We often receive queries from our clients on how to save taxes. In this edition, we continue to put a couple of the most frequently asked questions about family trusts and working from home to our consulting tax specialist – Alan Leung of Aspiron Consulting Group.
Q: Should I carry on my practice using some other structure like a company or family trust?
This is a complex question and there are a number of factors at play, including risk, tax, income distribution etc and the answer largely falls on individual circumstances.
From a tax viewpoint, however, the Australian Taxation Office has issued a number of public rulings in this area (some have been around since 1984). Once you have navigated through the maze of tax jargons and concepts, the following rules of thumb may be useful:
- for those GPs that have a service agreement with a clinic where they do not (or cannot) hire at least one other GP to do the work for them, there is generally little tax benefit to run their GP practice using a company or family trust. This is not to say those GP cannot legally incorporate their practice, but ATO generally does not allow profits to be retained inside the company (at a lower tax rate) or be streamed to another person with a lower marginal tax rate (eg a family member). In other words, the profit must be taxed in the hands of the GP deriving that income within a reasonable time.
- In the case where a number of medical practitioners get together to start a medical clinic, or one hires or subcontracts at least one other medical practitioner(s) to do the technical work, then the tax planning opportunity of running the practice using a company or family trust expands.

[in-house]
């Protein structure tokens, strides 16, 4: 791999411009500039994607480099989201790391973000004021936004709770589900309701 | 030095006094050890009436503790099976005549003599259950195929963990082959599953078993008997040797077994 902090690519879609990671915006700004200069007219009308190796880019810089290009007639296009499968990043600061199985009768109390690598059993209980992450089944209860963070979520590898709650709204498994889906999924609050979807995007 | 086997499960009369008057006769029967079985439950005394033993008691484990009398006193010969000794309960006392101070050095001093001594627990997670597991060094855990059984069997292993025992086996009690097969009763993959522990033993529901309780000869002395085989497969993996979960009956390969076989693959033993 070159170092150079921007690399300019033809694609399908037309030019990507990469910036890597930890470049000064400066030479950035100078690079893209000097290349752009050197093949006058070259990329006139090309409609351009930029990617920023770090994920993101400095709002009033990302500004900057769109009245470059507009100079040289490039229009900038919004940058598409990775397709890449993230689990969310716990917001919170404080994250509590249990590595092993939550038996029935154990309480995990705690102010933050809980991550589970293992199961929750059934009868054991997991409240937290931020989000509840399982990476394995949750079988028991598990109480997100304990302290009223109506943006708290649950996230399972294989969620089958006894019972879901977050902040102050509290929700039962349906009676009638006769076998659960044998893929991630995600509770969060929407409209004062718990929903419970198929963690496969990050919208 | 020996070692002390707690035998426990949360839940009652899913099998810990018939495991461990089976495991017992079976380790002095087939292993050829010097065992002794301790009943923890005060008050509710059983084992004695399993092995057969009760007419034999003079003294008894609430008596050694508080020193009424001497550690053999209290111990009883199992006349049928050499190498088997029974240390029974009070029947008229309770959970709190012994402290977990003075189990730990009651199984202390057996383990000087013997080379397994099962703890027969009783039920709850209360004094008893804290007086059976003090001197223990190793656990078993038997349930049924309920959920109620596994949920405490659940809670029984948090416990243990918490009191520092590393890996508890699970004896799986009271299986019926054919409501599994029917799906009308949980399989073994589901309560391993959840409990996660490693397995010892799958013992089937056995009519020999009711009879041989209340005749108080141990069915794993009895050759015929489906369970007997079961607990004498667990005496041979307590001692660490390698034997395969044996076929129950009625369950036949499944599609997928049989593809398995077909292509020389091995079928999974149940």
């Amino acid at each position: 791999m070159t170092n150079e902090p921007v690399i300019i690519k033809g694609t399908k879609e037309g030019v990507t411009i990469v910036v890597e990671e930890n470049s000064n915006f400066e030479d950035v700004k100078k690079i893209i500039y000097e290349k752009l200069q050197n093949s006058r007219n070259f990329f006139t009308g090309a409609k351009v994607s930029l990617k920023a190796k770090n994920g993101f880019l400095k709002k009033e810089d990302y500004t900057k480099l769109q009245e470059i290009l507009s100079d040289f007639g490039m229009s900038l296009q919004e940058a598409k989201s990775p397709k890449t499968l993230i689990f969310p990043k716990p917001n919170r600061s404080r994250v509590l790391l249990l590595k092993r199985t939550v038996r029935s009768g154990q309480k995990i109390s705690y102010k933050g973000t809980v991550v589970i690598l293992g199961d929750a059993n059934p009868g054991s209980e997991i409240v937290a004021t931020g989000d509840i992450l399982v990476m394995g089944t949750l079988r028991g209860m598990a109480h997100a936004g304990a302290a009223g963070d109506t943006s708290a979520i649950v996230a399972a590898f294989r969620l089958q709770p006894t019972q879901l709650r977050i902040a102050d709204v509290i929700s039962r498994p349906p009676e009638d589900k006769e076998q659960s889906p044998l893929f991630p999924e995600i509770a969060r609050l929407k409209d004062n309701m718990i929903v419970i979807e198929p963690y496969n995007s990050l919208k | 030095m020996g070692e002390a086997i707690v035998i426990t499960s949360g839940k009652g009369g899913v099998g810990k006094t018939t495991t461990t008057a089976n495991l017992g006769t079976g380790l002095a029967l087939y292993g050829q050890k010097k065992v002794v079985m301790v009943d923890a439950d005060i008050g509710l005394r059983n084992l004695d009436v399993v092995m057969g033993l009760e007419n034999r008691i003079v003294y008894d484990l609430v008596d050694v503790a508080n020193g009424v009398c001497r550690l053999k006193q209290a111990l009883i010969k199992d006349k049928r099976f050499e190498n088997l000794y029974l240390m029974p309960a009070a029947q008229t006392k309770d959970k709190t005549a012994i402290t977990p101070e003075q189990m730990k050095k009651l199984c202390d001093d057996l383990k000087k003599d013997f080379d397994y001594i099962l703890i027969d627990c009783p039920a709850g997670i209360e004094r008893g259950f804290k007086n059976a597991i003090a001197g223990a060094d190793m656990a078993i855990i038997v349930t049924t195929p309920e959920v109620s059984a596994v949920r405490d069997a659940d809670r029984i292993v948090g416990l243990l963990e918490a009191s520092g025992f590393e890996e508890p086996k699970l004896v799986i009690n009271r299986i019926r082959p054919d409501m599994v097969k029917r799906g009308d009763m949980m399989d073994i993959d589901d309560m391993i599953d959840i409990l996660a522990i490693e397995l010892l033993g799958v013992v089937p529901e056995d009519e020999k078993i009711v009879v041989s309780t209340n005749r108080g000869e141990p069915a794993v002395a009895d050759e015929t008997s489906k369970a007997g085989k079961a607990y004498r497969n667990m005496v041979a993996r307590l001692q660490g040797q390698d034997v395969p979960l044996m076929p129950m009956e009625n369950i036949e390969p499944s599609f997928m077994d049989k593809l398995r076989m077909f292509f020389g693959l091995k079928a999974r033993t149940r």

Of course, there may be other non-tax reasons why a GP may choose to incorporate their medical practice or carry it through a family trust, which would be best to discuss with their lawyer.
Q: I routinely do some work from home. Can claim a deduction on my mortgage?
Generally speaking, where your home is also your place of business, you may be able to claim a tax deduction on certain occupancy expenses such as mortgage interest or rent, council rates, land taxes and house insurance premiums etc. The amount you can claim must be directly in proportional to the exclusive area you use as the place of business (eg as a proportion of the floor area).
The Australian Taxation Office has issued a number of tax rulings and interpretative decisions that provide further guidance on the criteria in which it would consider a home (or part thereof) as the place of business. They include:
- the area is clearly identifiable as a place of business
- the area is not readily suitable or adaptable for use for private or domestic purposes in associate with the home generally
- the area is used exclusively or almost exclusively for carrying on business or
- the area is used regularly for visits of clients or customers.
For most GPs, this would equate to an area used as a consulting room or surgery where the GP regularly sees their patients. A room or area that is used for writing medical reports, or undertaking studies or research would not ordinarily be considered as a place of business (particularly for those GPs that works at a clinic during the day). The work area, however, may still qualify as a home office and a lesser range of expenses may be deductible (eg electricity, gas, water, internet, telephone etc).
For those GPs who run their practice from home, while being able to claim part of their occupancy expenses may sound like a good deal, they should also be aware that when they sell their home, the business area of their home would not qualify for the capital gains tax main residence exemption meaning they could be up for some capital gains tax in due course.
Disclaimer: The comments above have been prepared for informational and general purposes only and are not intended to provide, and should be relied upon for tax, legal or financial, or accounting advice. You should consult your own tax, legal, financial or accounting advisors before engaging in any transaction or making a claim on a tax return.
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